The search is on for Ireland’s best young chef

Previous winners include Mark Moriarty and Maeve Walsh, the current holder of the title, who is about to start new job in Michelin two-star in the UK

Euro-Toques Ireland young chef of the year 2016 Maeve Walsh with guest judge Nathan Outlaw, with whom she will begin working in the UK next month

Euro-Toques Ireland young chef of the year 2016 Maeve Walsh with guest judge Nathan Outlaw, with whom she will begin working in the UK next month

 

Maeve Walsh, the young Co Waterford woman who was named Ireland’s best young chef last year, has been offered a full-time job at Restaurant Nathan Outlaw, the Michelin two-star restaurant in Cornwall where she did a week-long stage (work placement) as part of her prize for winning the Euro-Toques Ireland competition.

“I begin working with the team in Port Isaac the first week in July, and I’m really looking forward to starting,” said Walsh, who was working at Restaurant FortyOne in Dublin and was mentored by executive head chef Graham Neville in last year’s competition.

She also recently completed a two-week stage at Le Charlemagne, a one-star Asian-fusion style restaurant in a small village outside the town of Beaune in France.

Nathan Outlaw, chef/proprietor at the Port Isaac restaurant as well as three others in Cornwall and London, was the guest judge in last year’s Euro-Toques young chef competition.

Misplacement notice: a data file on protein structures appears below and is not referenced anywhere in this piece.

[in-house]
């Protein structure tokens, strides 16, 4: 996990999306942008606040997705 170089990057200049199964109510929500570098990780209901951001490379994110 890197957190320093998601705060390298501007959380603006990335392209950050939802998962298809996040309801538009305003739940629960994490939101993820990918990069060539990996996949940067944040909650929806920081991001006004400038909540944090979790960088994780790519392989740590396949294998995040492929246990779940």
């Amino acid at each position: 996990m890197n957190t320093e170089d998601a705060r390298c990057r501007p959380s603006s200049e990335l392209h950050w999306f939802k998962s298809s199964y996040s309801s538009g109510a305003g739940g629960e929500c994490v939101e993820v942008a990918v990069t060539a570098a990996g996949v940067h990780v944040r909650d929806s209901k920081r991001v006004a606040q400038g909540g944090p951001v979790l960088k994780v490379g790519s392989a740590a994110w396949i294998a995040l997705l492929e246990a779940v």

Back to basics

Entries are now being accepted for the 2017 judging, and the theme this year is Back to Basics: Olde Skool Cooking. “We are focusing on basic skills. Our chefs feel that today’s young chefs are at times lacking in basic skills. They can all use a sous vide, but they cannot always braise a piece of meat,” said Euro-Toques secretary-general Manuela Spinelli.

Guidelines to taking part say “Entrants must use their creativity to demonstrate their culinary skills, focusing on basic, simple techniques. We want to see raw talent at its best and to push young chefs to stick to what today is considered ‘old school cooking’. Skills and techniques are the fundamentals of any cuisine and it is only by building solid foundations that young chefs can develop their style and become creative”.

The competition is open to professional chefs, or chefs in training, aged betwen 18 and 26 years, and online entries will be accepted here until noon on August 1st. Taking part in the competition involves a social media task, a written submission, and an interview, after which 12 semi-finalists will be selected.

Practical skills

In a change to the judging process this year, there will be two chances for finalists to show their practical skills, with a cooking test at this stage, and again when the contestants are whittled down to the last six. The final judging will take place on Sunday, November 19th, and the competition is sponsored by La Rousse Foods.

Some of Ireland’s best known chefs have been winners of this competition in the past, including Neven Maguire, Gearoid Lynch and Mark Moriarty, who followed his 2013 win by taking the San Pellegrino best young chef in the world title the following year.

 Maeve Walsh was the second woman in succession to take the title, following on from Ruth Lappin, who was chef de partie at Restaurant Patrick Guilbaud in Dublin when she won in 2015.

Maeve Walsh, current holder of the title of Ireland’s best young chef
Maeve Walsh, current holder of the title of Ireland’s best young chef

“Winning the Euro-Toques young chef of the year 2016 has jump started my career, putting me 10 steps ahead,” Walsh said.

“Just by entering the competition you get to meet so many new people in the industry, and chefs that you’ve admired for years. I went into the competition just to gain some experience, not expecting to win, but it was amazing. I really encourage young chefs to enter the competition.”

More information is available at euro-toques.ie.

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